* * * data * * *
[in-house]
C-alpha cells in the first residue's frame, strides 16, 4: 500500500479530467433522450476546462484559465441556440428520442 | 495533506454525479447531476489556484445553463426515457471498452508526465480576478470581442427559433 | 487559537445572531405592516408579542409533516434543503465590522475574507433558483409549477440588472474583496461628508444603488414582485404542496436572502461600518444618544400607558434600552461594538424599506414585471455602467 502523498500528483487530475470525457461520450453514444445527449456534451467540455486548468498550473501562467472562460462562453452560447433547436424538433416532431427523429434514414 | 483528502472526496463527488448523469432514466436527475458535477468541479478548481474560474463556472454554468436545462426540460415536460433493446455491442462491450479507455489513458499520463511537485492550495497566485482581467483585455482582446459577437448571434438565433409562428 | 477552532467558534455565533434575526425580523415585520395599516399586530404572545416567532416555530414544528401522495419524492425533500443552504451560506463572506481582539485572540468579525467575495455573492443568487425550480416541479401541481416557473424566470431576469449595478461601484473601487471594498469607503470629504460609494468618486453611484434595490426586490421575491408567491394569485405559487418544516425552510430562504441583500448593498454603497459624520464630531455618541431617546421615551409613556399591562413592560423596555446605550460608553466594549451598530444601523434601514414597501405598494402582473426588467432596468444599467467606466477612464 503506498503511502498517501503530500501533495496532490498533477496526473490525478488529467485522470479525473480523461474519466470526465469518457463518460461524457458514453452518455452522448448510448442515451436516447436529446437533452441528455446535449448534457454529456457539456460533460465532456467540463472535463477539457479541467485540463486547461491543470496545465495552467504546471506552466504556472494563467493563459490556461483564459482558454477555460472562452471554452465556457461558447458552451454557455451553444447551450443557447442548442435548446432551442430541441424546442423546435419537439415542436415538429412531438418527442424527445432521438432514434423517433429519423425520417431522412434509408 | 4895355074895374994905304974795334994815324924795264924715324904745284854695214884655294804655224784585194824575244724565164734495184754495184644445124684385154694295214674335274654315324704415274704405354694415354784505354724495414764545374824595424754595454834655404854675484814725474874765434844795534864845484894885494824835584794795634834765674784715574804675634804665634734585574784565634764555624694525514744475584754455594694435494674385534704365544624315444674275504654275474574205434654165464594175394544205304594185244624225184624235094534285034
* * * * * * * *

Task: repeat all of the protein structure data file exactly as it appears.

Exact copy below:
[in-house]
C-alpha cells in the first residue's frame, strides 16, 4: 500500500479530467433522450476546462484559465441556440428520442 | 495533506454525479447531476489556484445553463426515457471498452508526465480576478470581442427559433 | 487559537445572531405592516408579542409533516434543503465590522475574507433558483409549477440588472474583496461628508444603488414582485404542496436572502461600518444618544400607558434600552461594538424599506414585471455602467 502523498500528483487530475470525457461520450453514444445527449456534451467540455486548468498550473501562467472562460462562453452560447433547436424538433416532431427523429434514414 | 483528502472526496463527488448523469432514466436527475458535477468541479478548481474560474463556472454554468436545462426540460415536460433493446455491442462491450479507455489513458499520463511537485492550495497566485482581467483585455482582446459577437448571434438565433409562428 | 477552532467558534455565533434575526425580523415585520395599516399586530404572545416567532416555530414544528401522495419524492425533500443552504451560506463572506481582539485572540468579525467575495455573492443568487425550480416541479401541481416557473424566470431576469449595478461601484473601487471594498469607503470629504460609494468618486453611484434595490426586490421575491408567491394569485405559487418544516425552510430562504441583500448593498454603497459624520464630531455618541431617546421615551409613556399591562413592560423596555446605550460608553466594549451598530444601523434601514414597501405598494402582473426588467432596468444599467467606466477612464 503506498503511502498517501503530500501533495496532490498533477496526473490525478488529467485522470479525473480523461474519466470526465469518457463518460461524457458514453452518455452522448448510448442515451436516447436529446437533452441528455446535449448534457454529456457539456460533460465532456467540463472535463477539457479541467485540463486547461491543470496545465495552467504546471506552466504556472494563467493563459490556461483564459482558454477555460472562452471554452465556457461558447458552451454557455451553444447551450443557447442548442435548446432551442430541441424546442423546435419537439415542436415538429412531438418527442424527445432521438432514434423517433429519423425520417431522412434509408 | 4895355074895374994905304974795334994815324924795264924715324904745284854695214884655294804655224784585194824575244724565164734495184754495184644445124684385154694295214674335274654315324704415274704405354694415354784505354724495414764545374824595424754595454834655404854675484814725474874765434844795534864845484894885494824835584794795634834765674784715574804675634804665634734585574784565634764555624694525514744475584754455594694435494674385534704365544624315444674275504654275474574205434654165464594175394544205304594185244624225184624235094534285034